First off, you had to love the fact that his email address was “KitchenSynch.” That alone was enough to make me smile whenever I saw it pop up in my inbox each week. Second, he shared my love of sweets and ginger; so how could I not feel a kinship with him? He’d often send me recipes he’d come across that he tried and knew I would like — for brioche buns, loaded ginger muffins, and “Babette’s Apple Cake.” He’d even send me care packages at the newspaper of ginger candies, ginger jams and ginger sodas he knew I’d appreciate. Third, he would email me recommendations for movies. Often obscure, many times foreign, ones I’d never heard of. But all were worth seeing in their own right. And last but not least, when my parents passed away in the same year, within two months of one another, it was Marvin who wrote the most touching words of comfort to me, lifting me from the shadows of devastating despair.

After months and months of these email exchanges, I figured it was high time we met in person. My husband and I were headed to Los Angeles for a long weekend, so I emailed Marvin to see if he would like to meet up at Pizzeria Mozza. He agreed, readily.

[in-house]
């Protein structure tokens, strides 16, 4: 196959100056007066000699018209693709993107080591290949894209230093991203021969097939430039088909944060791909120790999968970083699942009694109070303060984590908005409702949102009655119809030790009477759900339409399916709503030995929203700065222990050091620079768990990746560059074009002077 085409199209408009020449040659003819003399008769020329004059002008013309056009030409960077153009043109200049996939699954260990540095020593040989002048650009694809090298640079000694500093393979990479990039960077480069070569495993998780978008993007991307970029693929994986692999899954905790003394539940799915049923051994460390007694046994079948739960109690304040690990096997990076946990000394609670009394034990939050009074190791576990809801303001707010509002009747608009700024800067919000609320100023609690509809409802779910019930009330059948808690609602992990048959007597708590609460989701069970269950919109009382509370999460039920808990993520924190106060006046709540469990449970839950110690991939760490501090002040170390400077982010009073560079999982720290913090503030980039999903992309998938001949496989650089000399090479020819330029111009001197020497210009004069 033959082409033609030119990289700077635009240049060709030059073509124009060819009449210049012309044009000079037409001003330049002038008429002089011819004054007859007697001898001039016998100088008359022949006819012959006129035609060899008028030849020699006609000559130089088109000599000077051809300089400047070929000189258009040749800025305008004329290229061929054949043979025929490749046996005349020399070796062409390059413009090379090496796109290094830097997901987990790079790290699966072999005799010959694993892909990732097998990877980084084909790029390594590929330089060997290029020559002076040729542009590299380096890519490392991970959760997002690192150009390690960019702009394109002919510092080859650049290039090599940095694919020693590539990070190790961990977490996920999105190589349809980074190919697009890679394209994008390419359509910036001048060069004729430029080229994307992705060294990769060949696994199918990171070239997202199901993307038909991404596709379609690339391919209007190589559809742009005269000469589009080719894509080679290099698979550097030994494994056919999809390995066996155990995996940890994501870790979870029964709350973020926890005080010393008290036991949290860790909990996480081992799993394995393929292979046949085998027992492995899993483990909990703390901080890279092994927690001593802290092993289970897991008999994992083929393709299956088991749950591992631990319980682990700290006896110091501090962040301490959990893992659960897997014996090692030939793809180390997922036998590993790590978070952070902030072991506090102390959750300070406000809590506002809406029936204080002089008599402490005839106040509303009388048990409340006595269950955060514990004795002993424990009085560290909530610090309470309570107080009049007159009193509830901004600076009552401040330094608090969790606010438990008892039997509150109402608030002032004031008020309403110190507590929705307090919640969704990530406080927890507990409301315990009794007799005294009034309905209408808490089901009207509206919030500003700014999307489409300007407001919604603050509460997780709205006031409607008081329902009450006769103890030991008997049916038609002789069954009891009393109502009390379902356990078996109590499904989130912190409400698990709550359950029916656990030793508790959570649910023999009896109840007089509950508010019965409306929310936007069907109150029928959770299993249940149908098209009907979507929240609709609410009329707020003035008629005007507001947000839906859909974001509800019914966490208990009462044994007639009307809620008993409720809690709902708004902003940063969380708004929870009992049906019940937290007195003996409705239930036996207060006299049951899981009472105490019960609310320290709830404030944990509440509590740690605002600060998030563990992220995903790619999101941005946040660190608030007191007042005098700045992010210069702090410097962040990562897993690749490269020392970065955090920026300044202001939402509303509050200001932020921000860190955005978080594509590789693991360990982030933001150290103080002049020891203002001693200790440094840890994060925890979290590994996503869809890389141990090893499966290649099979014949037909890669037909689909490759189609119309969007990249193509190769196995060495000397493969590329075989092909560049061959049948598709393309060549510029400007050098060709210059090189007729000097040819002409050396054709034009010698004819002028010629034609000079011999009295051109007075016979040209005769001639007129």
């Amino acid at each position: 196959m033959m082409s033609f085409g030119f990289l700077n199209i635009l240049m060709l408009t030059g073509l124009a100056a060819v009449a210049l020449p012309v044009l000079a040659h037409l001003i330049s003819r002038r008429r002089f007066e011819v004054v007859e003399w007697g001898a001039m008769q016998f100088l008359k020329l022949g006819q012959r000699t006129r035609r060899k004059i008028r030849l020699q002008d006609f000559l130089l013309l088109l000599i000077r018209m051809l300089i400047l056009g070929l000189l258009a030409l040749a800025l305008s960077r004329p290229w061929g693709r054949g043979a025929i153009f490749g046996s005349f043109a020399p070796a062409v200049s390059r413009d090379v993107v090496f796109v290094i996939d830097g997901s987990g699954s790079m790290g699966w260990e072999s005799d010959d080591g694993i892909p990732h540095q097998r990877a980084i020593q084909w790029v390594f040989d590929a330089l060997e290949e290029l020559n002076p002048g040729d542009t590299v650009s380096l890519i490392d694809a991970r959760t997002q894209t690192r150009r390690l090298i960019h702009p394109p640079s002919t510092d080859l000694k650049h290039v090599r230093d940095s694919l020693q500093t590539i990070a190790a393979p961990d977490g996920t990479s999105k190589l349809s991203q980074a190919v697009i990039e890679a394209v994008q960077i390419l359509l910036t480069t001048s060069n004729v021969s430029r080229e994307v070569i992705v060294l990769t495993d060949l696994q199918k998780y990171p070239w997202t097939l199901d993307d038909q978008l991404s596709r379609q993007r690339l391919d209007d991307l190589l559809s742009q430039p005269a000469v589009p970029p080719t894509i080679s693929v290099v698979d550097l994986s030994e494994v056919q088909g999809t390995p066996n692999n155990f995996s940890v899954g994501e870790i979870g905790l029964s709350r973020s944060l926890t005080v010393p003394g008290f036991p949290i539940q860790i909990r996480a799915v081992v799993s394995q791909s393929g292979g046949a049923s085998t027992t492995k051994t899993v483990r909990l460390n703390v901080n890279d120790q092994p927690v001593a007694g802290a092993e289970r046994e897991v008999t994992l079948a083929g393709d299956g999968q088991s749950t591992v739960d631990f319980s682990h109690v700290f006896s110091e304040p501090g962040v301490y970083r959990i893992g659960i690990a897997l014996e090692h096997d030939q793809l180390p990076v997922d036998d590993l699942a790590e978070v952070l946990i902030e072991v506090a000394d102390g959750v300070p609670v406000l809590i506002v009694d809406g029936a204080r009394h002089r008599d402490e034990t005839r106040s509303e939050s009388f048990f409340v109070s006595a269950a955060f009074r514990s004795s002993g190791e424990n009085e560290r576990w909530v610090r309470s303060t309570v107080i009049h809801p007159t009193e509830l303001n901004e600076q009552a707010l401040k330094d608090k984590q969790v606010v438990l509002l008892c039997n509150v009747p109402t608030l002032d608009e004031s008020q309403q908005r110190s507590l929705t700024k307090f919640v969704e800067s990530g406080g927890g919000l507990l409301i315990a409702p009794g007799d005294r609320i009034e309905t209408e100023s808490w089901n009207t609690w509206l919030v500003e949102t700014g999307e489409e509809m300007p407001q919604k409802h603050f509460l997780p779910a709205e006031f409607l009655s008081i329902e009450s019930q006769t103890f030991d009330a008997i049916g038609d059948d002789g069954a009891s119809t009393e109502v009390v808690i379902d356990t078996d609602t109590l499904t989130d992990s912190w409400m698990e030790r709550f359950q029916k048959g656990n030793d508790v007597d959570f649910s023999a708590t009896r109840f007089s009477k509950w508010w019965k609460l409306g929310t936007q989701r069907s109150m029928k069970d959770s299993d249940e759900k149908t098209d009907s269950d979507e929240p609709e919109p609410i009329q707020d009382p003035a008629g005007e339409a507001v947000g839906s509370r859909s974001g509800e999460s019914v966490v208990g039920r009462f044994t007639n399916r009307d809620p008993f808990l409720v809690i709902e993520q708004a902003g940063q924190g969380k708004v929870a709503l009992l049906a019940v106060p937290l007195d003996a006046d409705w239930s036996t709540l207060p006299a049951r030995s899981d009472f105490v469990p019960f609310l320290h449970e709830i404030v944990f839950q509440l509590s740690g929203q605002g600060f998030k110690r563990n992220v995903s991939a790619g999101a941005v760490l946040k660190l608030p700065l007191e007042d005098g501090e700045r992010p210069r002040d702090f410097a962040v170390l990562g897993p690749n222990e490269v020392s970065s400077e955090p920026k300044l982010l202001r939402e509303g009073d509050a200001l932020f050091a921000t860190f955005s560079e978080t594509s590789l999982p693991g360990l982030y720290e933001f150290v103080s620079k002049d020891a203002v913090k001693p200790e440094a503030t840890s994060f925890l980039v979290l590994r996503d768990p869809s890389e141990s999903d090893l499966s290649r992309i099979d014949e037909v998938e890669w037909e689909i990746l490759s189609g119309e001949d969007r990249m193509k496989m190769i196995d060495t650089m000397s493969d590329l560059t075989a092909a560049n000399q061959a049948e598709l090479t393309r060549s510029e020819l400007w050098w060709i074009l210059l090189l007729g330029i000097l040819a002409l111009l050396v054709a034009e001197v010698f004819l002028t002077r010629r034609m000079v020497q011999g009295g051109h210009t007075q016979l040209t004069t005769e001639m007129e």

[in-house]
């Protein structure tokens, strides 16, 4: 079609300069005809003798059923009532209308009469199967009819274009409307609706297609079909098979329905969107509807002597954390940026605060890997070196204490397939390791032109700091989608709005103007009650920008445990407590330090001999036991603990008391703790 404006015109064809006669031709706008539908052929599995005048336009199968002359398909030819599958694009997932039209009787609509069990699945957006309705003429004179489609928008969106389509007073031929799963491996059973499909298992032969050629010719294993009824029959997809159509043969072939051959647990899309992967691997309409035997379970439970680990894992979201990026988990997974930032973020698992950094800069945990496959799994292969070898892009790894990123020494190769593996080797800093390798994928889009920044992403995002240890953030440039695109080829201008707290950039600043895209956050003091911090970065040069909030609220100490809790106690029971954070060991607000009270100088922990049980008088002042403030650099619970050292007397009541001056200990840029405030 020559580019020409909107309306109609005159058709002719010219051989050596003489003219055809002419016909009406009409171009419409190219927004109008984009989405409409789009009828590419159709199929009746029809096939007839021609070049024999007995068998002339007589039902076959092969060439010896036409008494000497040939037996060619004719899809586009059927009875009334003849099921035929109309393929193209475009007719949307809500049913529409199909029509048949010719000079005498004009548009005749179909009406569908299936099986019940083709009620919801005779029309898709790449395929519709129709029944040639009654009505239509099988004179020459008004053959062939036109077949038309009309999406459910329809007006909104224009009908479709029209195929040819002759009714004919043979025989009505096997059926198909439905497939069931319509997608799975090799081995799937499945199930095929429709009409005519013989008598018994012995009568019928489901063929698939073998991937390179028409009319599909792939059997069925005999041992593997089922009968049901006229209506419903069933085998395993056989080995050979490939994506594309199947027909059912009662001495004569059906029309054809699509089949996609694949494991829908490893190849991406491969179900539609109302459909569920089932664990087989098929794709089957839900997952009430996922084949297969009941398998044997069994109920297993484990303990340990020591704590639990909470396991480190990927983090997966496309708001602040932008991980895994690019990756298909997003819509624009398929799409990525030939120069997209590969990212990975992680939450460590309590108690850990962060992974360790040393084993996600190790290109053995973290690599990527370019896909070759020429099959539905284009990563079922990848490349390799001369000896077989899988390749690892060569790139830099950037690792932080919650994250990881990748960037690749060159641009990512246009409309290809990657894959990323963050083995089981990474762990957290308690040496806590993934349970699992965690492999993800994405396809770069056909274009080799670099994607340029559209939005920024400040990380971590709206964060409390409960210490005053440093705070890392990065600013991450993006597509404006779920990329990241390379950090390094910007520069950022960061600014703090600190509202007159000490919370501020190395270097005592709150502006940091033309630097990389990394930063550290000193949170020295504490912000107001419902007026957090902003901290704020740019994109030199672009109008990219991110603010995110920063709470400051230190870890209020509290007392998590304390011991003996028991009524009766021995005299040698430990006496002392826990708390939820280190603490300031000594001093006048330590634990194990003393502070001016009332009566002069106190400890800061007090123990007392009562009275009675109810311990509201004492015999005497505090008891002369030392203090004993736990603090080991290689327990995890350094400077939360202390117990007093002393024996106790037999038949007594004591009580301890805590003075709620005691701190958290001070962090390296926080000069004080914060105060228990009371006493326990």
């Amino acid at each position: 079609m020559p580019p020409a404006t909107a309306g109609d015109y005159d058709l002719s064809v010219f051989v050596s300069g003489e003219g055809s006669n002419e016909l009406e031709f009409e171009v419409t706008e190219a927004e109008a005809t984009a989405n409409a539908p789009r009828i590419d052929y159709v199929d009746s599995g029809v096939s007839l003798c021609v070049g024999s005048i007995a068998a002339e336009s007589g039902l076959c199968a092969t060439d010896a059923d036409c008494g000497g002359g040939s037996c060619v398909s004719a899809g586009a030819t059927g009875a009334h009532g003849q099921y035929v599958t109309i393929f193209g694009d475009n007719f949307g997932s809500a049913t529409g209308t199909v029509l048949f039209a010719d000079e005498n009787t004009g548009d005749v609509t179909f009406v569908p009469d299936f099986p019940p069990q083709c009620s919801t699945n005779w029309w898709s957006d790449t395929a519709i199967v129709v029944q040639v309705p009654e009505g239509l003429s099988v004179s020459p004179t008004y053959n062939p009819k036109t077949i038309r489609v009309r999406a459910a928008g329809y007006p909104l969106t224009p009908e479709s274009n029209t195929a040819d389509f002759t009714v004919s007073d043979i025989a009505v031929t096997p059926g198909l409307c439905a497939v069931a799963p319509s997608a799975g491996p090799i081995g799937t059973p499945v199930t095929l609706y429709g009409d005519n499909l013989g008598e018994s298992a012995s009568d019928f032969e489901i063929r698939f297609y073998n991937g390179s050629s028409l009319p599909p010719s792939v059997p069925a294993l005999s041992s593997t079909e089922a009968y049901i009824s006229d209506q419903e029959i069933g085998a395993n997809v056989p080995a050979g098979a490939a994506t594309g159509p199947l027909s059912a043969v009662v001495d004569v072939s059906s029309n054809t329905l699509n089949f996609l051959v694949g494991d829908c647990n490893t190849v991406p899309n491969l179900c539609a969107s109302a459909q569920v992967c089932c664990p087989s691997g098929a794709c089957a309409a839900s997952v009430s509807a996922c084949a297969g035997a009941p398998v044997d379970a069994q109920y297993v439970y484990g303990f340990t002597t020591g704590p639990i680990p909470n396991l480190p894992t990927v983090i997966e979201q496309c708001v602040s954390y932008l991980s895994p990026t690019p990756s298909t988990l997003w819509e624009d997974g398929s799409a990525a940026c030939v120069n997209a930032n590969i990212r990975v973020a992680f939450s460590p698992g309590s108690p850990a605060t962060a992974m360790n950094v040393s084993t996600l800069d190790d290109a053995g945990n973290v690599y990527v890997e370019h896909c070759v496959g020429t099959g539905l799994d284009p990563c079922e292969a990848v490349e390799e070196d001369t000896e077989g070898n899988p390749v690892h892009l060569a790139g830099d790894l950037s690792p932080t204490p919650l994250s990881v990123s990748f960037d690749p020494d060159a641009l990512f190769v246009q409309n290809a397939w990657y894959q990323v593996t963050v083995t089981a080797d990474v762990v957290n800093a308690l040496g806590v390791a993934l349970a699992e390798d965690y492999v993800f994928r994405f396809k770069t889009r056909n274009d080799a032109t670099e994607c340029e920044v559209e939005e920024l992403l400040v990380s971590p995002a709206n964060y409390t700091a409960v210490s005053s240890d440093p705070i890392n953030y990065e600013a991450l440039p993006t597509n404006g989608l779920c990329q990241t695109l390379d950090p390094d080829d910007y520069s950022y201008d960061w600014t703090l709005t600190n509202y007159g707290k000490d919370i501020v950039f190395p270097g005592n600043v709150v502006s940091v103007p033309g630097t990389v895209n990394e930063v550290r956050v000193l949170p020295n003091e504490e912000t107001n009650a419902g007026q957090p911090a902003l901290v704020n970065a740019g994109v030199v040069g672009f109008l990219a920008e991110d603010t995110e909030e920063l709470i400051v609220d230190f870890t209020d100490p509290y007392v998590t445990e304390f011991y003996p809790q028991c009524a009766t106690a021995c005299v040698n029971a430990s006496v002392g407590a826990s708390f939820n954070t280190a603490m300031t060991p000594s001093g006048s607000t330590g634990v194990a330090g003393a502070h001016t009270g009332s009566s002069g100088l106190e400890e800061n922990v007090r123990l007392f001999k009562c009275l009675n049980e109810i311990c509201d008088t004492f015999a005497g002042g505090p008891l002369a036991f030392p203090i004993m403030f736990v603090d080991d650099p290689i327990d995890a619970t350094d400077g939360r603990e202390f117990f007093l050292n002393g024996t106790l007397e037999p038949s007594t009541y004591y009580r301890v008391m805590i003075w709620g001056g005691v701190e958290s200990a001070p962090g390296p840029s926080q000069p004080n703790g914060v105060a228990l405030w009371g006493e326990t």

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“Taste of Yosemite” 2017

Pretty in white.

Pretty in white.

 

YOSEMITE NATIONAL PARK, CA — After five years of drought, the snow was back and the waterfalls gushing like crazy this winter in this spectacular national park (click on the Instagram video below).

The Ahwahnee may now be known as the Majestic Yosemite (because its former concessionaire Delaware North claims it owns the park’s historic names after trademarking them); and the former “Chefs’ Holidays” event is now referred to as “Taste of Yosemite.” But no matter what you call it, a bevy of stellar chefs were more than happy to be back for this 32nd year, and yours truly was once again the moderator for the two closing sessions of this annual gourmet event.

Every year, I get a chance to meet newcomers who are not only attending their first gala dinner event here, but visiting the park for the very first time, too. That’s coupled with regulars, some of whom have been attending this glorious event for more than seven years.

Rhythm in motion @yosemitenps @yosemite

A video posted by Carolyn Jung (@food_gal_carolyn) on

Each sessions features three chefs or gourmet purveyors who each do a cooking demo. There’s a wine reception where you can mingle with the chefs. And every session ends with a gala five-course dinner prepared by one of the visiting chefs.